Sent: 07-02-2012 12:15:03
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Financial Advice Reforms
There have been lots of claims that the Government's proposed financial advice reforms will cause many thousands of job losses.
It's without question that those making these claims are speaking from their expectations of what these changes would do to their own business and the businesses of their industry colleagues.
I wonder if these challenges to their businesses are reflected in their share prices and if not, why not? I don't follow too many company's on the sharemarket closely but I'm not aware of any formally advising the market about the likelihood for significantly worse trading conditions.
I guess these job losses also have to be weighed against the announcements from the accounting profession that they expect people to join the industry. Is the removal of the accountant's licensing exemption unnecessary if the accountants and ethics standards board formally adopts the proposed remuneration of financial advice?
This is a major question that I don't think anyone seems to be discussing.
Whilst on the subject of the financial advice reforms, it's interesting to note the Westpac submission to the Parliamentary Joint Committee on Corporations and Financial Services (PJCCFS). Westpac managed to mention many complex and contradictory issues in the legislation which ideally will be adjusted, amended or removed. It will be interesting to see if the Government can make adjustments for this granular analysis of proposed legislation. Typically governments work in big pictures, generalities and sledge hammers.
One of the biggest problems the industry has is one of perception especially in relation to conflicts of interest and self-interest.
The fact that many industry people fight to retain the status-quo doesn't help this perception aspect. The preliminary findings of ASIC's recent shadow shopping project released to the PJCCFS also don't help perceptions.
When one combines these aspects, it's logical for some people to conclude that the financial advice industry contains people whose behaviour isn't easily regulated or managed.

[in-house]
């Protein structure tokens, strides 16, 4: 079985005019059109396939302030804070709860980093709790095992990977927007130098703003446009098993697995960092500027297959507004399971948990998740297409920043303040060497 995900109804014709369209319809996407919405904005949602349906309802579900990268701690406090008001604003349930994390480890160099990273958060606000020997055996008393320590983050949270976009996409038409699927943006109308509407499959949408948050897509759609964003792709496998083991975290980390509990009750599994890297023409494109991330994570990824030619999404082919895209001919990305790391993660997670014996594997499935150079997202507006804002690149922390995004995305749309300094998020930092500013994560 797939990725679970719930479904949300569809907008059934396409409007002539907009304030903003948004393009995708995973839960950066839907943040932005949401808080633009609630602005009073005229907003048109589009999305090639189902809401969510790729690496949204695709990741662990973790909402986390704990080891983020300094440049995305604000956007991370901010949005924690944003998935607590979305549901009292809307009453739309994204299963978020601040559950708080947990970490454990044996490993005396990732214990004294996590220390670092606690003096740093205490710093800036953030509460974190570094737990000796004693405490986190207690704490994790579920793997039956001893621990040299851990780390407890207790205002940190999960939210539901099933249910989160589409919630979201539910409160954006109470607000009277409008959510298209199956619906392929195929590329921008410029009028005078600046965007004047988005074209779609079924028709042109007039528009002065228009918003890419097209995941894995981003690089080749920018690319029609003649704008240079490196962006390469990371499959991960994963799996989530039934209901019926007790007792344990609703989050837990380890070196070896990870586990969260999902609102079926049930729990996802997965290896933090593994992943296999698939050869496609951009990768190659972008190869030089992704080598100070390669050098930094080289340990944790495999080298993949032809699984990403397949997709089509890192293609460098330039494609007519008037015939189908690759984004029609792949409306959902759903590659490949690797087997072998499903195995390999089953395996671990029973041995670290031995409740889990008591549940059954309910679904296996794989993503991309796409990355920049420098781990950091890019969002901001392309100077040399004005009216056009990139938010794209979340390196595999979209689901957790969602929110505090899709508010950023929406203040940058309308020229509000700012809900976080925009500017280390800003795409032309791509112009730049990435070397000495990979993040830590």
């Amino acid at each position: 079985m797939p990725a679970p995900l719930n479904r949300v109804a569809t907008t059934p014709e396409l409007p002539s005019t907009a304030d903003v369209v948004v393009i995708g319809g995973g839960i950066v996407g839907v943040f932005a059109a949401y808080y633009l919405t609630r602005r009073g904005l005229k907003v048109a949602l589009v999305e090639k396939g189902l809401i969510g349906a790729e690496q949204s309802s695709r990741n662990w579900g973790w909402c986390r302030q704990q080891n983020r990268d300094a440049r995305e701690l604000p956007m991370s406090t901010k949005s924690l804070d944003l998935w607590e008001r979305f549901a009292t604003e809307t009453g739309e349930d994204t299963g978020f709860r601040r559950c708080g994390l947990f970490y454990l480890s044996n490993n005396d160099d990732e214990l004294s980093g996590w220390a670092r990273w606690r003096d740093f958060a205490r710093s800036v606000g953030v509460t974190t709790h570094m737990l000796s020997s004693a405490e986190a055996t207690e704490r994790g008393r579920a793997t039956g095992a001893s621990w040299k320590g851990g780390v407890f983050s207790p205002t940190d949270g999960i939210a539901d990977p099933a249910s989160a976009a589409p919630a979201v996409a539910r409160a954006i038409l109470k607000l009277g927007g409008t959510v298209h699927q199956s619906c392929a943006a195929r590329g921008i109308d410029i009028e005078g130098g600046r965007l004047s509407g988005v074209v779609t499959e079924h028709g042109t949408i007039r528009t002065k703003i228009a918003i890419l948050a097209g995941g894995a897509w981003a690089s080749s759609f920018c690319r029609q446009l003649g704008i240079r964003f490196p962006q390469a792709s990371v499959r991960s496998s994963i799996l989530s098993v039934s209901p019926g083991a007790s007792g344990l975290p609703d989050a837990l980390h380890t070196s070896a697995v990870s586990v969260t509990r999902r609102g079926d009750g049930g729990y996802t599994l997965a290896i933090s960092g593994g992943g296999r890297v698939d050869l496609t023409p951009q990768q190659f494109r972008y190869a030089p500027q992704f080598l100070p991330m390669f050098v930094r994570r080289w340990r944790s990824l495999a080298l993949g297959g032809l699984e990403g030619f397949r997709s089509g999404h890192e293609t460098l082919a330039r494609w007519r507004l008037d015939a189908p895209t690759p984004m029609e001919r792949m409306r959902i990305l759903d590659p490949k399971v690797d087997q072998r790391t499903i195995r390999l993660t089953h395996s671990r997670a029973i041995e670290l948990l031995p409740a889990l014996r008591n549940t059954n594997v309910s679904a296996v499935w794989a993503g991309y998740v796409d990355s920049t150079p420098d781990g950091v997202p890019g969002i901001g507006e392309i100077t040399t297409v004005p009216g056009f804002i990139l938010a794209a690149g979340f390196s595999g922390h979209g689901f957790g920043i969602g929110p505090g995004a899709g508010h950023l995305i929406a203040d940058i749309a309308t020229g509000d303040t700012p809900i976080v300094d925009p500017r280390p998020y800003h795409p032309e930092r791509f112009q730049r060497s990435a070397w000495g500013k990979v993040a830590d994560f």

Why should the industry be "managed" ever more closely because of the poor advice and practices of a few unethical dills?
I can only answer this using an analogy. Doping in professional cycling has caused that sport considerable harm. It may be that every professional cyclist has never taken illegal performance enhancing drugs or supplements. This doesn't mean that some people still don't look on it with a fair amount of scepticism and their suspicions are heightened when a competitor is scrubbed out because their sample has returned negative.
The reality is that it'll take a long time of squeaky clean behaviour for these perceptions to change.
Just before Christmas I published a revised version of my SMSF book. You can see all the changes that have been made between Version 5.1 and 6.0 (the latest edition).
You can look at the contents page at the following link: http://www.atcbiz.com.au/r.php?r=0mjd6ne
For details of the changes made from version 5 to version 6 visit: http://www.atcbiz.com.au/r.php?r=d5xcpch
As you'll see from the list there have been many changes.
Two purchase options are available - once only subscription - $55 inc GST - or an annual subscription will gives you access to all the updates made throughout the year ($120 inc GST). The book can be purchased at the following link: http://www.atcbiz.com.au/r.php?r=5a4agqb
This email is general in nature only and does not constitute or convey specific or professional advice. Legislation changes may occur quickly. Formal advice should be sought before acting in any of the areas discussed. Be aware that the information in these articles may become innaccurate with time. Responsibility is disclaimed for any inaccuracies, errors or omissions. Particular investments are neither invited nor recommended and hence this publication is not "financial product advice" as defined in Section 766B of the above legislation. All expressions of opinion by contributors are published on the basis that they are not to be regarded as expressing the official opinion of any other person or entity unless expressly stated. No responsibility for the accuracy of the opinions or information contained in the contributor's articles is accepted by any other person or entity. Copyright: This publication is copyright. If you wish to reproduce this article you require a license, which can be purchased here, to do so.